Satyame Shivam, written by Kamal, is invaluable as it tries to throw light on the devastating effects of malevolent capitalism and self-centeredness (and consequent indifference towards the welfare of the society), which for years beyond number have affected millions of lives. Going by appearances, it seems like the director-writer duo (Sunder-Kamal) wish to stem the proliferation of these in society, if not completely eradicate them, by means of their latest socio-fantasy on celluloid.
Madan (Kamal) and Satyanand (Madhavan), two guys with perfectly contrasting characters, are thrown into a situation (floods at Bhubhaneshwar) that forces bonding between them. Madan is a
selfless factory worker who is fighting the system to bring justice to his co-workers. He even sacrifices his love for Bala (Kiran Rathod) for the good of his co-workers. On the other hand, Satyanand is a very self-centered ad filmmaker, who is forced to stay with Madan due to floods but soon realizes the greatness of the latter. From then on it is all about how Madan achieves his goal, preaches to everyone "Love is God", and how in so doing earns Satyanand's admiration.
In an opening sequence (a street play against capitalism), Kamal establishes Madan's "character", and from then on keeps reiterating it, which allows the audience to observe and assimilate Madan's thought process. Then on, Madan is able to take the audience along with him, as his problems gradually begin to unfold.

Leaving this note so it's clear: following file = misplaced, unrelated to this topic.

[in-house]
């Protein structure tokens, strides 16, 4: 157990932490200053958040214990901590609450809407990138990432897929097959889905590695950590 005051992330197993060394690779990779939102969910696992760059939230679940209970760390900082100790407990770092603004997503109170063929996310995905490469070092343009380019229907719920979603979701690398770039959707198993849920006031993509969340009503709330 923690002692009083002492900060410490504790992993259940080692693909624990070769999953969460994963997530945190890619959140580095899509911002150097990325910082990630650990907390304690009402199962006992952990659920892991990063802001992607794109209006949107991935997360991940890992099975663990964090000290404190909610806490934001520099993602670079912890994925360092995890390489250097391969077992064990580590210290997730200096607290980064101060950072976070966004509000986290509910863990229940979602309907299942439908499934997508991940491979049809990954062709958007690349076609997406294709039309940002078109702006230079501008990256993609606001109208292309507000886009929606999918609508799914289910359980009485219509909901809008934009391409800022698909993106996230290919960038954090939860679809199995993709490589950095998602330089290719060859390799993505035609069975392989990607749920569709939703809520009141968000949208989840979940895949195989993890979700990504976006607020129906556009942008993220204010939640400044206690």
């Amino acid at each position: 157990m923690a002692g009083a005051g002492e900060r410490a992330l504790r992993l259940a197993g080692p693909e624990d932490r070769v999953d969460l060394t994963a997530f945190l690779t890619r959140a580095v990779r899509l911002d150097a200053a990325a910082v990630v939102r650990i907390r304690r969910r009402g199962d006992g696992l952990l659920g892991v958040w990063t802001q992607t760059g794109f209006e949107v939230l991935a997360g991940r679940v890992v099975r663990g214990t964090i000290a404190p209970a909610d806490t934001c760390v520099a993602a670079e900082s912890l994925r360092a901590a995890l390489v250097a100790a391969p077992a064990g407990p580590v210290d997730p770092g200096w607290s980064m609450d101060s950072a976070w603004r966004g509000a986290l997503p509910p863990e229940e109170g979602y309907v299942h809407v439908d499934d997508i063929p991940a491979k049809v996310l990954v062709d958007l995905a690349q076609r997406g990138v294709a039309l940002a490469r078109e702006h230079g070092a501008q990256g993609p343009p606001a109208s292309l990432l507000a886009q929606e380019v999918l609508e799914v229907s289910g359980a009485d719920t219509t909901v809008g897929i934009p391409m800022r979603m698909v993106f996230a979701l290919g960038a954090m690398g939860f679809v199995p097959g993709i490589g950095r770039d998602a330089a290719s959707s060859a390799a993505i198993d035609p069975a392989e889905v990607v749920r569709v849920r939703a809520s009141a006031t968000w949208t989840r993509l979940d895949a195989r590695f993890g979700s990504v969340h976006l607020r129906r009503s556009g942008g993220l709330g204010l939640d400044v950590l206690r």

In so doing, he effectively illustrates how his problem evolves, instead of merely explaining the problem and addressing it straight out, which helps in heightening the viewer's emotional participation, ultimately enhancing the impact of the film. As Madan, Kamal, gives out a dazzling performance, establishing the authenticity of Madan's character with a very straightforward portrayal. He never attempts to get around the flaws of Madan. Instead, he uses the flaws to create a character that is simply superb, which makes the character all the more believable. The supporting cast that includes Madhavan, Kiran Rathod, Nazar, portray respective characters effectively, seamlessly complementing Madan's role.
Satyame Shivam, together with melodious music composed by Vidyasagar, offers a memorable (not necessarily a pleasant) experience, which will hopefully prove to be educational as well to those who are unaware that capitalism and self-centeredness have existed, and still do - yep, even in this civilized world. Conversely, Sunder, true to his ilk, tries to pack in traces of mass appeal here and there into otherwise a perfect offbeat movie, depriving the film of its much deserved cult status. Satyame Shivam is up the alley for both elite audience and Kamal fans!